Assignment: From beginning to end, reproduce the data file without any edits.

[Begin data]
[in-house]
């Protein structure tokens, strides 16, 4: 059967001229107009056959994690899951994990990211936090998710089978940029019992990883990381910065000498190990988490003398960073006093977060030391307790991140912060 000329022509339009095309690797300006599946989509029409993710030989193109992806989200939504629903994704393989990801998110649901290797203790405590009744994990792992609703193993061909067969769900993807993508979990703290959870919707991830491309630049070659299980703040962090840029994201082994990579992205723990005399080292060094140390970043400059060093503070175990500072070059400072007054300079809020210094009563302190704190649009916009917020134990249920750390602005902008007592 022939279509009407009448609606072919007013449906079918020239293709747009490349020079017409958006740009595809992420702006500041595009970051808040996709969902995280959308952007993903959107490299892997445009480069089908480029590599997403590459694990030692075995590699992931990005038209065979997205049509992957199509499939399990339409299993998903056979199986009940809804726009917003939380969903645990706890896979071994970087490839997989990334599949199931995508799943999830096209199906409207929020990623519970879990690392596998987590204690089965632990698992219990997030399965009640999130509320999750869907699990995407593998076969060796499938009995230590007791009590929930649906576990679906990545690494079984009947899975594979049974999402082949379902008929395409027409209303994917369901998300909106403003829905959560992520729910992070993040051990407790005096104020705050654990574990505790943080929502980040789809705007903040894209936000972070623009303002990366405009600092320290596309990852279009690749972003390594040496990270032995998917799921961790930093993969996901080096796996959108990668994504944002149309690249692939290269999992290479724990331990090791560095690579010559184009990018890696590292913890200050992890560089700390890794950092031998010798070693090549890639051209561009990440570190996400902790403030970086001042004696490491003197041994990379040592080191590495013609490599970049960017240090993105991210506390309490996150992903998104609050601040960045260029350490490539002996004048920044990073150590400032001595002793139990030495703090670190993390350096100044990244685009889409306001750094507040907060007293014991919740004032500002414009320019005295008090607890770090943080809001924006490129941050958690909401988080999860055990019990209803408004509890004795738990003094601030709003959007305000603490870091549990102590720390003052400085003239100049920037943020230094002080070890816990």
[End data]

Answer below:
[in-house]
């Protein structure tokens, strides 16, 4: 059967001229107009056959994690899951994990990211936090998710089978940029019992990883990381910065000498190990988490003398960073006093977060030391307790991140912060 000329022509339009095309690797300006599946989509029409993710030989193109992806989200939504629903994704393989990801998110649901290797203790405590009744994990792992609703193993061909067969769900993807993508979990703290959870919707991830491309630049070659299980703040962090840029994201082994990579992205723990005399080292060094140390970043400059060093503070175990500072070059400072007054300079809020210094009563302190704190649009916009917020134990249920750390602005902008007592 022939279509009407009448609606072919007013449906079918020239293709747009490349020079017409958006740009595809992420702006500041595009970051808040996709969902995280959308952007993903959107490299892997445009480069089908480029590599997403590459694990030692075995590699992931990005038209065979997205049509992957199509499939399990339409299993998903056979199986009940809804726009917003939380969903645990706890896979071994970087490839997989990334599949199931995508799943999830096209199906409207929020990623519970879990690392596998987590204690089965632990698992219990997030399965009640999130509320999750869907699990995407593998076969060796499938009995230590007791009590929930649906576990679906990545690494079984009947899975594979049974999402082949379902008929395409027409209303994917369901998300909106403003829905959560992520729910992070993040051990407790005096104020705050654990574990505790943080929502980040789809705007903040894209936000972070623009303002990366405009600092320290596309990852279009690749972003390594040496990270032995998917799921961790930093993969996901080096796996959108990668994504944002149309690249692939290269999992290479724990331990090791560095690579010559184009990018890696590292913890200050992890560089700390890794950092031998010798070693090549890639051209561009990440570190996400902790403030970086001042004696490491003197041994990379040592080191590495013609490599970049960017240090993105991210506390309490996150992903998104609050601040960045260029350490490539002996004048920044990073150590400032001595002793139990030495703090670190993390350096100044990244685009889409306001750094507040907060007293014991919740004032500002414009320019005295008090607890770090943080809001924006490129941050958690909401988080999860055990019990209803408004509890004795738990003094601030709003959007305000603490870091549990102590720390003052400085003239100049920037943020230094002080070890816990």